Volvo Ocean Race’s seven-strong fleet are to sail all the way from Cape Town to Abu Dhabi for Leg 2 after the event’s security experts gave the all-clear this week following a big decrease in piracy. In the 2011-12 edition, the boats were shipped from the Maldives to Sharjah during the same stage because of the threat of attack from pirates in the Indian Ocean. They were also transported over the same stretch by the ship for Leg 3.
Since then the problem of piracy in the Indian Ocean has decreased dramatically following pan-national intervention and the only activity that has been recorded recently has been in the far west, well outside the route of the Volvo Ocean Race fleet. Race CEO Knut Frostad emphasised that he and Race Director Jack Lloyd would continue to work with the event’s maritime security experts, monitoring the situation on a daily basis, “If anything changes regarding the risks on this leg – and the next – then we can change the plans at any time. The safety of the sailors is, of course, paramount. We are not experts in this area of maritime security but we work closely with those who are and their advice has been that we’re good to take this course of action.” He added that there would be exclusion zones that would keep the fleet well clear of any possible problems but these were much less restrictive than the sailors were advised prior to Leg 1 in early October, “The boats will now have more and better options to choose their strategy, with better angles than was anticipated before the start in Alicante.”
“We will be following the boats as normal on the official Race Tracker, showing their correct position. This leg is going to be just as exciting as Leg 1,” Frostad continued. On paper, the leg is likely to be slightly shorter than first envisaged – up to three days – although the nature of the changeable weather conditions means the spread of potential arrival dates is wide. Ian Millen, Chief Operating Officer for Dryad Maritime, which offers expert advice to the race, said, “Since 2011 the level of piracy has changed markedly. In fact, in the route that the fleet is going, there have been no reports of piratical activity in 2014 and considerably longer than that. It is impossible, of course, to remove the risk completely – and we and the race are never complacent – but should an incident happen on the route we could change course, among other measures that could be taken.”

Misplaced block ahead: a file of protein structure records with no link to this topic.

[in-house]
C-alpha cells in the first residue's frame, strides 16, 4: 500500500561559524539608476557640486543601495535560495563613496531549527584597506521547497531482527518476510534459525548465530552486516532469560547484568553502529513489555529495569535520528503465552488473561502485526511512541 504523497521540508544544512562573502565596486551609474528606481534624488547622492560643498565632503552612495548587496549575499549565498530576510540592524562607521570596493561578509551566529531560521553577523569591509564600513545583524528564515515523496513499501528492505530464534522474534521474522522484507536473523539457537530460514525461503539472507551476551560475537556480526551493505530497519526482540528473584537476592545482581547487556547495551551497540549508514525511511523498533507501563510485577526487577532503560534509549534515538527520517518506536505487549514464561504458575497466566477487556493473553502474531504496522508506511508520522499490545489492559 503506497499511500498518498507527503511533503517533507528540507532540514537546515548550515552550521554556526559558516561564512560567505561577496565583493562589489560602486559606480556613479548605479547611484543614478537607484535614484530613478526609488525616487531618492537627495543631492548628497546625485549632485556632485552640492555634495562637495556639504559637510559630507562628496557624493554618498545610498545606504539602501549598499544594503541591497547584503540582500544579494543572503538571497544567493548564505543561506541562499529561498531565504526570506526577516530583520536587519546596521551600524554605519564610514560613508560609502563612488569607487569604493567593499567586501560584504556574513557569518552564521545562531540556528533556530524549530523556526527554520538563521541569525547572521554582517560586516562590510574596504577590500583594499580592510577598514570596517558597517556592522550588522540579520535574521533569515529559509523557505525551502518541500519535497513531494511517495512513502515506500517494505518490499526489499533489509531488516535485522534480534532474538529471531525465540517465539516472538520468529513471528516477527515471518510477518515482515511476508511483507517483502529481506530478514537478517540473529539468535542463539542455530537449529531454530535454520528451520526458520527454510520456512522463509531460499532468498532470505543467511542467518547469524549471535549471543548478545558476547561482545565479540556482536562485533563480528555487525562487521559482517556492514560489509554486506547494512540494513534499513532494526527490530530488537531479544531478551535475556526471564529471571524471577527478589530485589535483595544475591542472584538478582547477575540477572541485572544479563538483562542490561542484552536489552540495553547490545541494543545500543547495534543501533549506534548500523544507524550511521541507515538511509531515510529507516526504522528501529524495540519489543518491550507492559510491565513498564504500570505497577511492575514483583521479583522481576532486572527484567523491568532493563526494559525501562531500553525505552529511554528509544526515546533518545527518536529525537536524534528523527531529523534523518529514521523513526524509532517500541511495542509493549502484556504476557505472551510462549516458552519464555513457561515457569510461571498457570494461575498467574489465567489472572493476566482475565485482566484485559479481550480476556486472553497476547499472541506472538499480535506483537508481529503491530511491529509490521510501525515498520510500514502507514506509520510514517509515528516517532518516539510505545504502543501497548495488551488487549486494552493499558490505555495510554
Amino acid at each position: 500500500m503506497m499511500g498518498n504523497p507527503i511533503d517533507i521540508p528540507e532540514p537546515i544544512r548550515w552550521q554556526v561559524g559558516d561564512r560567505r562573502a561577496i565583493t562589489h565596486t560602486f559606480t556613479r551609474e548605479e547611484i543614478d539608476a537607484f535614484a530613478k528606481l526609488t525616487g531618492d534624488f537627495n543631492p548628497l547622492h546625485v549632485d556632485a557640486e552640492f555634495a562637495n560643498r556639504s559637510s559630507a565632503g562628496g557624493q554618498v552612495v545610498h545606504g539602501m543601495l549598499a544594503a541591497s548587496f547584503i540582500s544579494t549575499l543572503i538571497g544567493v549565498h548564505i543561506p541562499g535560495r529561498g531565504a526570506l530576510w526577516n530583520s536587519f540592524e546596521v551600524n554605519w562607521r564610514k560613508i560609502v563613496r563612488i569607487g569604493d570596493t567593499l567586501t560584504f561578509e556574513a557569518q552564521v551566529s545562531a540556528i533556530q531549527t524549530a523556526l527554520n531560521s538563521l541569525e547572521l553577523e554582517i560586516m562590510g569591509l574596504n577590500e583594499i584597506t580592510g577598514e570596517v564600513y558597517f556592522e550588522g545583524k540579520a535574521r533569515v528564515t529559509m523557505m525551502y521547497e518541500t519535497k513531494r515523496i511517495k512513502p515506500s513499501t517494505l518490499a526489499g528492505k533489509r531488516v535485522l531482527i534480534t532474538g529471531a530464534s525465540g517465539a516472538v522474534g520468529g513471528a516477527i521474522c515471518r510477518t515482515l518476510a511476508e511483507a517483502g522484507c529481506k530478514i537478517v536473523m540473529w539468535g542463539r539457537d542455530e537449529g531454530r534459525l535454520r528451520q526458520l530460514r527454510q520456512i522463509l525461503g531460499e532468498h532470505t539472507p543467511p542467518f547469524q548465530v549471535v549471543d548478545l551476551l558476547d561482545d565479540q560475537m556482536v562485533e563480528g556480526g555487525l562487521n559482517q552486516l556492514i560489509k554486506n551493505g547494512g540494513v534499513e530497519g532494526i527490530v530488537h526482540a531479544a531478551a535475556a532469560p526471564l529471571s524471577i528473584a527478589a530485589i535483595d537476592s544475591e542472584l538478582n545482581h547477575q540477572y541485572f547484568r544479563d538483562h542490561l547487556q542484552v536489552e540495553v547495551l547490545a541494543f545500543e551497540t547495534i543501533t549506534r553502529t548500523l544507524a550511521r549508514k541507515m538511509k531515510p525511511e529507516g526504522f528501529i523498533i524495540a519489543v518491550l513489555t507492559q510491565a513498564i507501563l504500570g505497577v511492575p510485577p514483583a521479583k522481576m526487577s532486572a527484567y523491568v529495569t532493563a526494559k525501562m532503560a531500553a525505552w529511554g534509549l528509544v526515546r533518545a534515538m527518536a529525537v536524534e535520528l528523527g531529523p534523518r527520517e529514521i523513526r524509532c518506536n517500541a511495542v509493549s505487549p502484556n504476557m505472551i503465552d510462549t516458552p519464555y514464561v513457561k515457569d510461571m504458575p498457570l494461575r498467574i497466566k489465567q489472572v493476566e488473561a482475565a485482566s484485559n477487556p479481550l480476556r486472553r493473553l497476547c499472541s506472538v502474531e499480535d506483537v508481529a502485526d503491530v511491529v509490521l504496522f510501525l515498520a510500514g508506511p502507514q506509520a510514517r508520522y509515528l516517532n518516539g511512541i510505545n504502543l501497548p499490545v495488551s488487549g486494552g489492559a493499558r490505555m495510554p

Millen said a combination of factors had reduced the levels of piracy around the world including better security support on the water, more armed guards onboard vessels and much improved compliance to security advice. The fleet leaves the V&A Waterfront, Cape Town, for Abu Dhabi on Wednesday, November 19 for the 6,125 nautical mile (nm) second leg. In all, the boats will cover 38,487nm, visiting 11 ports in total on every continent. The race concludes in Gothenburg, Sweden on June 27, 2015.